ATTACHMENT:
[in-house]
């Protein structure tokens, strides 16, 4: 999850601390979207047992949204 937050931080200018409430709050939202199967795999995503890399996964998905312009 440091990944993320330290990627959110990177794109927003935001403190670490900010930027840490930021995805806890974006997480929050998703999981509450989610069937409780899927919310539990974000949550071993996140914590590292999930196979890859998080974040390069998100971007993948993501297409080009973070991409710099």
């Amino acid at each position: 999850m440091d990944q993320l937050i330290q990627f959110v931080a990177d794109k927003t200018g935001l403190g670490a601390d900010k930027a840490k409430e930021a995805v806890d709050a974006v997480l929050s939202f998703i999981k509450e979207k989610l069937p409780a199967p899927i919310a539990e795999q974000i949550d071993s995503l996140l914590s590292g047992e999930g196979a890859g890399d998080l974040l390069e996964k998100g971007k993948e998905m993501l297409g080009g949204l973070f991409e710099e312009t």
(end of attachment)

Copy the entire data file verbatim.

[in-house]
């Protein structure tokens, strides 16, 4: 999850601390979207047992949204 937050931080200018409430709050939202199967795999995503890399996964998905312009 440091990944993320330290990627959110990177794109927003935001403190670490900010930027840490930021995805806890974006997480929050998703999981509450989610069937409780899927919310539990974000949550071993996140914590590292999930196979890859998080974040390069998100971007993948993501297409080009973070991409710099």
């Amino acid at each position: 999850m440091d990944q993320l937050i330290q990627f959110v931080a990177d794109k927003t200018g935001l403190g670490a601390d900010k930027a840490k409430e930021a995805v806890d709050a974006v997480l929050s939202f998703i999981k509450e979207k989610l069937p409780a199967p899927i919310a539990e795999q974000i949550d071993s995503l996140l914590s590292g047992e999930g196979a890859g890399d998080l974040l390069e996964k998100g971007k993948e998905m993501l297409g080009g949204l973070f991409e710099e312009t």